Short Stories

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In a place long ago and a time far away, there was a little girl named Zhang Li. She was a rowdy and very undisciplined child. She terrorized the boys in her school by brandishing sharp pencils. She bullied and picked on smaller boys and girls alike. If she had been in England, she would have been referred to as a tomboy, but this story takes place no-where near England. Her aggressive nature should not be misleading. It was not that she was mean or that she was evil. It was simply that she had a fiery temper and would let no one bully her around. She was the smartest child in her rural village. When the Emperor’s Minister of Education visited her school, and gave her and her fellow students the Standards Test, it was found that she was among the smartest in all the land. Of course her mighty intelligence sometimes forgot where it was when she was engaged in eating mud pies in her grandmother’s yard. Those mud pies did little to improve her digestive powers either. As she grew from girl to young woman, her fiery demeanor diminished. The boys grew too big for her to beat up, and eventually children outgrow such noble pastimes in favor of other pursuits. Namely the pursuit of each other. In these games of boy meets girl, girl falls in love with boy, Zhang Li was not an active player. Great thick glasses rested on her button nose and her hair was cut a little too short perhaps. Her mother believed that short hair required less shampoo to wash. As shampoo was expensive and the family poor, Zhang Li had to be satisfied with short hair when all the other girls let their grow enticingly to their waists. Zhang Li’s family being poorer than others, on account of many reasons not her fault at all, Zhang Li was forced to wear clothes that were not flattering or expensive. In short, and she was that as well, Zhang Li did not make a stunning impression on the other young people of the village. She enjoyed physical sports and spoke her mind. These too discouraged boys who preferred more traditional girls instead. Sadly, Zhang Li retreated into the village background, turning to her studies to keep her occupied. A few years later the village was approached by a stranger. He was a handsome looking fellow, riding a tall horse with a sable coat, bearing a friendly smile, with the looks of good manners and wealth. He was a young lord. When he rode up to the village everyone rushed out to greet this stranger. “Good day.” He greeted them in a solid and trustworthy voice. “Is this the village called North Village?” The villagers all chorused that yes, it was. “Excellent. I have come to build a castle and make this place my home. By order of the emperor, I am your new lord.” The villagers took this news with mixed feelings. The old lord had died the winter before last of a bad heart. His castle had been no more than a big mud and log hut on a hill. The old man had been a miser and had tried to take his every penny with him to the grave. The old lord had done little to enhance the stature of this part of the countryside, but he had kept the bandits away with his men. Fending for themselves, the villagers enjoyed freedom from taxes and laws, left to govern themselves, but at the same time the bandits were returning and the village had all but disappeared from the map. The villagers gazed up at the confident young lord with rugged good looks and an air of success. Surely he was a man who would restore the honor and esteem of their part of the country, and would stave off all the bandits as well. So that night, the village headman feasted the young lord and all the villagers praised him and lauded him, and did their best to make him merry. He was good natured and kind and enjoyed the company. His stallion cantered off into the corral and enjoyed all the fillies had to offer. When the headman noticed the lord’s eyes always wandering, he asked, “Please, good sir, are you looking for something?” “Actually I’m looking for a woman. I have not yet taken a wife.” The old headman, father of sixteen daughters, was puzzled. “But surely, lord, you will have a noble wife of high birth. There are none of those here.” “I care nothing for bloodlines and circumstance. I have all the money and luxury I want. What I want is a woman of substance, of brains, of wit, of laughter, and beauty. A woman who is a better woman than any other.” At these comments, of which every eligible woman in the village heard distinctly, even some of the married ones, caused a stir, and more than a few hurried thoughts on divorce. Suddenly there were comely legs and flashes of bosom everywhere. Smiles burst around the young lord like fireworks. His was mightily pleased and courteously met each and every lady. Even an old crone, long since withered and widowed, but who had four grandchildren to feed. The night passed away as the lord caroused and laughed and met everyone. The next day at lunch he announced to the headman that in ten days time he would have a competition to decide the most virtuous girl in the village. The winner would become his wife. The headman considered this, considered that he had sixteen eligible daughters and his odds in the contest to acquire a rich son-in-law would be good, and congratulated the young lord on a fine idea. Before he could hold the contest, the young lord decided he must survey his new lands first. He must choose a place for his castle, he must visit the three much smaller villages under his […]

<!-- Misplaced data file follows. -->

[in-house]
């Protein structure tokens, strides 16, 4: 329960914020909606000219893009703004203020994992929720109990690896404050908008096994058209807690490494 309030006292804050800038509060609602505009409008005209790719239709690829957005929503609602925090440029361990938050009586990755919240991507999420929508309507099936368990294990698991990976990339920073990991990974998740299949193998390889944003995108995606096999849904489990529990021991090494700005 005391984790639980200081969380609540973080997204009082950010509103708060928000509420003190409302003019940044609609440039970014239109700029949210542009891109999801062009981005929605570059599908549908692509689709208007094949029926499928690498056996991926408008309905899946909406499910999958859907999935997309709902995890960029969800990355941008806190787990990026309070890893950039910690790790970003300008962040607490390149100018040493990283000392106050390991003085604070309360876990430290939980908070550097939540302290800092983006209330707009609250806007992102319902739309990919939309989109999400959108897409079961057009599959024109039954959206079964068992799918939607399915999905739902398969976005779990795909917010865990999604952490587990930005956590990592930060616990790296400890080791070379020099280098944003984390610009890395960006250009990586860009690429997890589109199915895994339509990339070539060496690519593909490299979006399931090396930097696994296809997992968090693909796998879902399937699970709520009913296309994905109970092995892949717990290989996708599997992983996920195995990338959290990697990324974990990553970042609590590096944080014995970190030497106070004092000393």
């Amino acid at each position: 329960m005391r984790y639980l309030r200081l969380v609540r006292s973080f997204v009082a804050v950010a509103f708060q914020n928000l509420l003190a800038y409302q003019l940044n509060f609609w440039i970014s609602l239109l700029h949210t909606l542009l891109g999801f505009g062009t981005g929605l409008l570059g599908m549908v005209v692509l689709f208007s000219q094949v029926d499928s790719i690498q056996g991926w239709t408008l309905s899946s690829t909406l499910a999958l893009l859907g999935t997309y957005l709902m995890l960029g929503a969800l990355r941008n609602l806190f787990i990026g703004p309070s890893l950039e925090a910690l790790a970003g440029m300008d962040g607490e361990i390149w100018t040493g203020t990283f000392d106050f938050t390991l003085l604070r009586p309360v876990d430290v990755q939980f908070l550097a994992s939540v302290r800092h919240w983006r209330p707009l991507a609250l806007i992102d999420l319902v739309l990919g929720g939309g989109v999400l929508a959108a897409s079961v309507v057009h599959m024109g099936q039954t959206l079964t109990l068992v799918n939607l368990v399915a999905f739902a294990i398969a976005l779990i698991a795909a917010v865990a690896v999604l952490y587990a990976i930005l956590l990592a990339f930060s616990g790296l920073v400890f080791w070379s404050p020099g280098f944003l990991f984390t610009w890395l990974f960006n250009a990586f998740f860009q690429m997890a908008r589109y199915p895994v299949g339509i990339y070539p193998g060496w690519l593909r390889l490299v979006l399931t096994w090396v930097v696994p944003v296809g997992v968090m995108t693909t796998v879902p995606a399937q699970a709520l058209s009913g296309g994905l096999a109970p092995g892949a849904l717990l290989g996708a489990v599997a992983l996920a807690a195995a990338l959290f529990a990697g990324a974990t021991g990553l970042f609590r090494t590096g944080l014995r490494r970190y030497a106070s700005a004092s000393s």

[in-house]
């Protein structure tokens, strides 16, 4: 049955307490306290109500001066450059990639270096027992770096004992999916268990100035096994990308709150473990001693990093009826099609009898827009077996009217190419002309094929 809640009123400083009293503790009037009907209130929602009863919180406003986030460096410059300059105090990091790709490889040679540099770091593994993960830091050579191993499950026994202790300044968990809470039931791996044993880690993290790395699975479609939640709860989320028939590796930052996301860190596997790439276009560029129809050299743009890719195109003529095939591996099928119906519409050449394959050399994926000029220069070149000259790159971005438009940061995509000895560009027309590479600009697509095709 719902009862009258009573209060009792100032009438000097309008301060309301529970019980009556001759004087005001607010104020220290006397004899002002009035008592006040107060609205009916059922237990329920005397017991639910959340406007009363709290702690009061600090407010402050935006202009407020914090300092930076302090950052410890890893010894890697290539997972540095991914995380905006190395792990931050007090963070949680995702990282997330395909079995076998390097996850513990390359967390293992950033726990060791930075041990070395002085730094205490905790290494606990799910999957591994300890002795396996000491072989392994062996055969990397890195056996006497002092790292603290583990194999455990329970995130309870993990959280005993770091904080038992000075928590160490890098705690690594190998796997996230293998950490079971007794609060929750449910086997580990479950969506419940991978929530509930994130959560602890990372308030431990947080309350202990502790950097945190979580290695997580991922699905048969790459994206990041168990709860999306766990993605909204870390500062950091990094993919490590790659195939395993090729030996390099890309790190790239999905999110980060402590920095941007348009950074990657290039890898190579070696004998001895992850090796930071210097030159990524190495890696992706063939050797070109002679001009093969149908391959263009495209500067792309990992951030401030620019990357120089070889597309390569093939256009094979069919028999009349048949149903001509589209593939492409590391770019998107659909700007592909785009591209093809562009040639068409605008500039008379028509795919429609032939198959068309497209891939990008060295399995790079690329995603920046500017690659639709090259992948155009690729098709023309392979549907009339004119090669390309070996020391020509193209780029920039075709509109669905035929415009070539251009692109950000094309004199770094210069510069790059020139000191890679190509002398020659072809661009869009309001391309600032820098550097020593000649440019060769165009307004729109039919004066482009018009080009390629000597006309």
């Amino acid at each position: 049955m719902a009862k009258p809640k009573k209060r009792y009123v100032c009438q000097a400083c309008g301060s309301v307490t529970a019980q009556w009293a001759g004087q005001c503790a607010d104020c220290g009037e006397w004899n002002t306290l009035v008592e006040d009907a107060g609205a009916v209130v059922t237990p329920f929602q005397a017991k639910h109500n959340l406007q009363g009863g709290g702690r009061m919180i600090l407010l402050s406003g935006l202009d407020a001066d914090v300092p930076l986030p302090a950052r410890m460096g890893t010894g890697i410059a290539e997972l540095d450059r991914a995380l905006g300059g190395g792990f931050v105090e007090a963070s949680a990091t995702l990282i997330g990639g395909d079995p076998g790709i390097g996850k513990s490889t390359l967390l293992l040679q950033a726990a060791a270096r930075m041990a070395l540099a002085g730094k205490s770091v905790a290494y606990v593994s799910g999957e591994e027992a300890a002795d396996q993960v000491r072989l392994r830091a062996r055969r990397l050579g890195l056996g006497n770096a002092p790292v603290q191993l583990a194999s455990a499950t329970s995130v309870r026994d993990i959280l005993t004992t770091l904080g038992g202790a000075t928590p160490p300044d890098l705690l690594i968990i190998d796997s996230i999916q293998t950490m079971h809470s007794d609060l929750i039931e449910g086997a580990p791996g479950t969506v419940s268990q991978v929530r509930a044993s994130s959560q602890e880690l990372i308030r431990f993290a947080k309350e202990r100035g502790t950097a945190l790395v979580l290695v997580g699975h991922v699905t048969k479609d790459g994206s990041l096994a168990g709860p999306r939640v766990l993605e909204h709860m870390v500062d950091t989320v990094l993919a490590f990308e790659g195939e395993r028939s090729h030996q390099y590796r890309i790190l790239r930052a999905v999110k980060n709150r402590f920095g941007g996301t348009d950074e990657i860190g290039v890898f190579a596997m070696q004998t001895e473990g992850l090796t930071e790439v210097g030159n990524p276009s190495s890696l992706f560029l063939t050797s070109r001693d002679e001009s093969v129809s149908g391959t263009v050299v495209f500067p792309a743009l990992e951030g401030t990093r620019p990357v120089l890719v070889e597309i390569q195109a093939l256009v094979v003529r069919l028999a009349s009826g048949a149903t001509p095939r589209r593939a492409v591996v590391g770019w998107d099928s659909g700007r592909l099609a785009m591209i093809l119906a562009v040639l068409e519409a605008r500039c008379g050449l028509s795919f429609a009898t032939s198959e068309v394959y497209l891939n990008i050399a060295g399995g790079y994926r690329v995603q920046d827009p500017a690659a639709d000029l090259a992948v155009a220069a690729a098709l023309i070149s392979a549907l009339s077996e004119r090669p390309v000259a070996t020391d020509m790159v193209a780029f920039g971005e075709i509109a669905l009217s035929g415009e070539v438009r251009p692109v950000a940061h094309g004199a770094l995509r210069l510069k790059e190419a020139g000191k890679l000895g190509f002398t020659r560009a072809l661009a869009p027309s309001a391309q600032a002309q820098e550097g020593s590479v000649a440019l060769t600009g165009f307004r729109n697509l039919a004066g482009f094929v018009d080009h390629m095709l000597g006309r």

Ice cold winds beat brutally against the cabin door. Snow from the blizzard piled against the outside walls like ash, the landscape a barren wasteland to his eyes, the cabin an empty shell. Everything was meaningless. The only life that remained lay behind him on the small wooden bed, swathed in sweat-soaked sheets, panting weakly, threatening to expire as well. Her eyes, sunken deeply into their sockets were closed. They had been for two months now, for once the fever had taken hold, it had quickly devastated her. Once a ravishing beauty, he had carried her around on his arm with such pride and love his heart seemed ready to burst at any moment. She had possessed a full, buxom figure, her cheeks perpetually blooming with a healthy glow, her limbs strong and brimming with energy, skin the purest cream. Her shimmering blond hair cascaded past her shoulders, sending other women into apoplectic fits of jealousy when she tossed it in the summer sunshine. Now all that was gone. Her body lay shrunken and twisted, the fever having consumed nearly all of her fat and muscle tissue, leaving only brittle bones behind. Her hair had turned wispy and grey, snapping like straw when the illness caused her head to roll wildly. Once plush lips were cracked and covered in dried blood. Standing next to her now, he felt his heart torn at the sight of her. Not for the loss of her beauty, but for the loss of her health, her vivacity, her spirit. She slid inexorably towards the cold gates of death, her progress slowed by his constant attention, but never stopped completely He poured warm soup into her mouth, massaging her throat to make her swallow. He massaged her limbs and body to encourage blood to flow. He meticulously washed and cleaned her three times a day, removing the toxins and filth expunged by her systems. It slowed death but could not seem to prevent it and that was destroying him inside. Never once did he shirk from his tasks, never once did he wince at her and think how ugly she had become. Rather, he still saw her beauty, his love still beat strong, however tainted with sorrow it had become. He loved the woman more than life itself. He only wished she would come back to him, shake off the claws of disease that were certain to take her from him. Since the moment she had taken ill, he had not left her side, leaving off work, family, everything. There was only her. Suddenly he snapped. The bowl of hot soup he held in his hands shattered to pieces against the far wall and he dropped to the bedside, screaming at her. “Stop it! Stop dying on me! You can’t leave me when I love you this much! Fight it! Fight this god damned darkness. I love you! Do you understand me? I love you! Come back to me, dammit. Come back, show me your smile again, let me hear you laugh.” Tears came now, pouring freely down his cheeks. “I won’t let you leave me. Do you understand? You’re not allowed to go! Fight the beast. Fight it! Do you hear me?” He pounded his fist into the bedside, causing the whole frame to shake violently. “Dammit, my love, if you don’t then I swear by god the moment you go I’m coming after you. Do you hear me? You go, we go!” His voice broke off, choked by a sob, and his whole body shook with a combination of anger and loss, his face gleaming wetly. Hope despaired within him, sorrow threatened to overcome him, he could feel his very soul turned grey as the ashes in the fireplace. Something deep within her changed then. It was as if a spark appeared within the darkness, far away and tiny to be sure, but that little mote of light burned with determination. He froze as a moan trickled ever so faintly from her lips. So faintly he was sure he had imagined it. Then her hand moved, just a fraction of an inch, and touched his own. He kneeled, staring at her bony extremities for long moments, then raised his eyes to her face. She had returned to her previous comatose state, but he sensed something different, something alive. Urgently he bolted to the kitchen, filled another bowl with soup from the stove, and rushed back to her side. Murmuring words of encouragement just as he always did, but this time sure she could hear him, he fed her. The soup slid between her broken lips, and as his fingers worked, it made its way to her stomach, giving her body much needed fuel. Unlike the previous two months, however, it seemed as if the soup actually began to have an effect. Over the next two weeks her body finally seemed to respond to it, feeding off of the soup instead of itself. Slowly but steadily, he watched as his darling wife retreated from death’s domain, stepped back from the brink of disaster and began to turn around. Hope renewed itself in his breast as life once again appeared in her spirit. Now when he sat long hours beside her, gazing always at her face, he had reason to believe one day she would again look back * She struggled slowly through the dark morass. She pushed her arms ahead of her and clawed and tugged at the pitch black nothingness that clung to her, that impeded her way. Somewhere ahead of her she heard a voice. She didn’t know what it said, she didn’t really know who it was, but something inside her knew she had to reach it again, and nothing could stop her. Nothing else mattered but that voice. Gradually the voice became louder, though its words were still incoherent. It rang of hope, of excitement, yet she was sure that sorrow ran deep within it. She shook off the darkness, despising […]